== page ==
News Column

Veto on Apple Import Ban Benefits Consumers

August 6, 2013
ipad 2
iPad 2 (file photo)

We were within days of having the iPhone 4 and iPad 2 yanked from store shelves.

This was due to an order by the U.S. International Trade Commission that was about to go into effect until President Barack Obama vetoed it. This was the first time a president had vetoed an ITC import ban in 26 years.

It was also one of the biggest judgements the ITC had ever attempted to enforce on a company and, by extension, the customer. Though they're older devices, their cheap price helps them sell well to this day.

How did we get here? Simply put, patent litigation has gone nuclear.

For years now, a war has been waged in the patent courts. Sure, Apple and Samsung are now the two biggest manufacturers of smartphones and tablets, but seemingly every large tech company has been busy trying to sue the pants off of every other large tech company for years now.

These companies have been amassing increasingly broad patents that can cover everything from how rounded off the corners of a smartphone can be to, in the case of Samsung versus Apple, a specific type of wireless communication that happened to already be in wide use.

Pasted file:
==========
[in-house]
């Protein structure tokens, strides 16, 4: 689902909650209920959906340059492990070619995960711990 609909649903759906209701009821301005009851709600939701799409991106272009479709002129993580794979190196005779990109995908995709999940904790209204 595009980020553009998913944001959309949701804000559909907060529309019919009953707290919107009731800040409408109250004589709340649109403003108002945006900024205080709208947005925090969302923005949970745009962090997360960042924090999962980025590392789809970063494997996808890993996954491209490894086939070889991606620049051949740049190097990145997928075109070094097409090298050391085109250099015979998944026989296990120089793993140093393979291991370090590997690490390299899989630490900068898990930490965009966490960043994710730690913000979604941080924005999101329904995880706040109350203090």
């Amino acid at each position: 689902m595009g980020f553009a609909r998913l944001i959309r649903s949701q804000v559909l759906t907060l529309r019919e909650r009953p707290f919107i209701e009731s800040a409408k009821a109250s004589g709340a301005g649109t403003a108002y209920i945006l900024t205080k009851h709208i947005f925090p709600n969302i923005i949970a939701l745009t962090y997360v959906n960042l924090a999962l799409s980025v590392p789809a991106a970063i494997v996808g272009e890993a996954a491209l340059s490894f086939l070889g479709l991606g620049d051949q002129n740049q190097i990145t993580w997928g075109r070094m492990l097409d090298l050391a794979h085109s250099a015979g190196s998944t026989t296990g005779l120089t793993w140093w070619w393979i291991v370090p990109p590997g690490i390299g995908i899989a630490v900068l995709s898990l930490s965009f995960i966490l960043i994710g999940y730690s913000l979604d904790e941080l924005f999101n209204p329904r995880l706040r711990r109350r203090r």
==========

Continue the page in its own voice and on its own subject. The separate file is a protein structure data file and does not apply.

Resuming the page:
Granted, the creator of a technology is entitled to profit from their work, but these lawsuits aren't about that. Instead, they're about shutting down main competitors by any means necessary, and companies are working hard to get wide-ranging patents to allow them to do just that.

That's what seems to have happened in Samsung's suit. When he relayed the veto from the White House, U.S. Trade Representative Michael Froman said the patented technology in this case covered technology that was already in the market and used by a large number of companies, including Apple.

If the ban against the iPhone 4 and iPad 2 were to go in place, it would have transformed these suits from legal document bombs that do little but cause deals to be struck behind the scenes and make the lawyers rich to truly damaging motions that could destroy competition and keep consumers from being able to buy the gizmos they want.

That's the real reason the White House opposed this. Obama isn't necessarily an Apple fan, he's standing up and saying "enough is enough." This move could have true precedent and greatly reduce the impact of this legalese cold war. In other words, these patent suits will be exactly as meaningless as they should be.


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Source: Copyright Tulsa World (OK) 2013

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